The Sule Pagoda Road in downtown Yangon is famous for its role in Myanmar’s turbulent recent history. With its golden pagoda rising at one end, it has always served as a popular gathering point for street protests.
These days the road is drawing attention as the location of some of the hottest properties in Yangon. According to local businessmen and building owners, the cost of land here has shot up to as much as $1,500 per square foot (around $16,000 per square metre). This is roughly six times the price of similar plots in the Thai capital, Bangkok.
But experts warn that in the midst of its boom, Myanmar must build resiliently, with an eye on the country’s vulnerability to natural disasters.
Since political and economic reforms were begun in November 2011 by the government of President Thein Sein, capital inflows have led to new offices, hotels and apartment complexes sprouting in the country’s largest city.
Elsewhere, new economic zones are being opened up, such as the Thilawa Industrial Zone near Yangon and the Dawei Special Economic Zone to the south, near the border with Thailand.
“We are building everywhere,” said Ko Zaw Zaw, who operates a vehicle dealership and owns several buildings on Sule Pagoda road.
2.6 million people exposed
Still, many of those benefiting from these developments have not forgotten the devastation that can be wrought on people and property alike by natural disasters. Myanmar is extremely vulnerable to cyclones, in particular, and the government is responding with measures to mitigate their impact.
In the three decades to 2010, Myanmar experienced 27 natural disasters, which caused the deaths of over 140,000 people and affected the lives of 3.9 million, according to an analysis last year by the Myanmar Disaster Risk Reduction (DRR) Working Group.
Between 2002 and 2012, three cyclones affected over 2.6 million people, floods stranded more than half a million, and two major earthquakes affected 20,000. The single most devastating event was Cyclone Nargis in May 2008, with a death toll of 135,000.
Myanmar ranks close to the bottom of the Notre Dame-Global Adaptation Index, which measures countries’ climate vulnerability and readiness to improve resilience. This “is as much a reflection of Myanmar’s exposure to climate change as it is of the country’s low capacity to manage climate risks”, according to the DRR Working Group.
It estimated that close to 2.6 million people live in areas vulnerable to disasters such as cyclones, earthquakes, floods and droughts.
A new disaster management law was enacted in June last year, and a National Natural Disaster Preparedness Working Committee was set up under the President’s Office to coordinate disaster preparedness and mitigation work.
“They are taking this very seriously,” said Helena Mazarro, who manages disaster risk reduction for Myanmar at the UN Office for the Coordination of Humanitarian Affairs (OCHA).
According to Jaiganesh Murugesan, a disaster risk reduction specialist with the UN Human Settlements Programme (UN-Habitat) in Myanmar, the renewed attention to disaster risk reduction was already apparent in May 2013, when deaths and damage from Cyclone Mahasen were less than might have been expected.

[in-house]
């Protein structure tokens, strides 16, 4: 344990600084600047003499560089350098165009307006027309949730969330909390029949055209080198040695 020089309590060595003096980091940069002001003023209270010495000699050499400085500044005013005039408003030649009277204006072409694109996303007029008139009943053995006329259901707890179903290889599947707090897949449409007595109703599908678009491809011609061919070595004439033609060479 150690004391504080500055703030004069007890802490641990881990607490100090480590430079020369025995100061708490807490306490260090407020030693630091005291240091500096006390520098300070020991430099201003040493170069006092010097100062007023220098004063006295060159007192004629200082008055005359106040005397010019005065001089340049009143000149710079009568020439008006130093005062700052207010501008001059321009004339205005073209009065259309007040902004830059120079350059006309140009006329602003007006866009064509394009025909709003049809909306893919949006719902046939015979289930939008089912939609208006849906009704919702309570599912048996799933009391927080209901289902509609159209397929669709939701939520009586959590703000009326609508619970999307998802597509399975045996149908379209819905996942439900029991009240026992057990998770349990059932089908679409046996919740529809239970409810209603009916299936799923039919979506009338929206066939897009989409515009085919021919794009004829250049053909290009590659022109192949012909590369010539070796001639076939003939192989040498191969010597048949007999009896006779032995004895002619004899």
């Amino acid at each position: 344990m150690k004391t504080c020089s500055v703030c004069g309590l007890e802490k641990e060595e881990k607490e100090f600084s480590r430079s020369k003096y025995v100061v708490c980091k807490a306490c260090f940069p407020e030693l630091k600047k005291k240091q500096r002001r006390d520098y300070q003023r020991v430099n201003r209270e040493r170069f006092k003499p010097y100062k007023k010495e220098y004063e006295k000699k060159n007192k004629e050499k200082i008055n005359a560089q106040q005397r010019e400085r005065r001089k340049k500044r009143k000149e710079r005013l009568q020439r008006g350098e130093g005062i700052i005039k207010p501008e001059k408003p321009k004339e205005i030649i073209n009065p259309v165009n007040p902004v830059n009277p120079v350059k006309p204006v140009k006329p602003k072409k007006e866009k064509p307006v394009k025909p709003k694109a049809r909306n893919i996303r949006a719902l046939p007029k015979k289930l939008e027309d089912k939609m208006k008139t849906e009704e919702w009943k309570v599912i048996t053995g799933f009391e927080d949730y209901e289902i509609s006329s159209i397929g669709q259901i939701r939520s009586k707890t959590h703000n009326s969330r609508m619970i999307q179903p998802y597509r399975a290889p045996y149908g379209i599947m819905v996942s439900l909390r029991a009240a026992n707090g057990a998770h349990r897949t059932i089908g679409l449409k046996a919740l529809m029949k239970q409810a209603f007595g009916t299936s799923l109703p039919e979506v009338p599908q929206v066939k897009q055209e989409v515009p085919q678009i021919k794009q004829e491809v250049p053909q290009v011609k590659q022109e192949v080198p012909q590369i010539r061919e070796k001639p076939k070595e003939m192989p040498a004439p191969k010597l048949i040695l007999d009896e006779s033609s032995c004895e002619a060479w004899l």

Around 200 lives were reported lost, while over 140,000 people living in vulnerable regions in western Rakhine state were evacuated before the storm made landfall. The presence of UN and other humanitarian agencies that had worked with the government to raise awareness helped prepare people for the storm.
New building code
The disaster management law has been followed by a new construction code, which was introduced in March this year but is still subject to consultation. It sets standards on building safety with regard to cyclones, storms and earthquakes, and establishes a regulatory body to ensure standards are met.
“The update on the codes for building construction (takes) into account new knowledge on possible effects from earthquakes and strong winds in the country. The key question is how much these better standards really get implemented at the ground level,” said Peeranan Towashiraporn, director of the Bangkok-based Asian Disaster Preparedness Centre.
Another challenge faced by the government is the range of disasters that pose a threat. While Myanmar’s southern regions are prone to cyclones, the northern parts sit on earthquake faultlines.
UN-Habitat’s Murugesan said disaster preparedness at community level also needs reinforcement. “(At the) national level they are better prepared than before – of course, when it goes down to (the) local level, challenges remain.”
Given the lack of resources in the country, disaster preparedness programmes still need substantial foreign funding and specialised personnel, he added.
OCHA’s Mazarro said the UN body is working closely with the government to enhance and streamline coordination with foreign donors and aid agencies. In the past, Myanmar’s government has resisted wider cooperation.
But according to Mazarro, that is changing. “They are very keen on engagement,” she said.
Zaw, the car dealer on Sule Pagoda Road, is happy that at least some action is being taken on safety measures.
“I was here when Cyclone Nargis blew over us, (and) it was terrible. If something similar happens now, we should be better prepared, because there are more buildings, more vehicles and more people here,” he said.
Amantha Perera is a freelance contributor to the Thomson Reuters Foundation. Based in Colombo, Sri Lanka, he focuses on conflict and post-conflict issues, humanitarian disasters and climate change. The article was first published in Thomson Reuters Foundation’s website. Thomson Reuters Foundation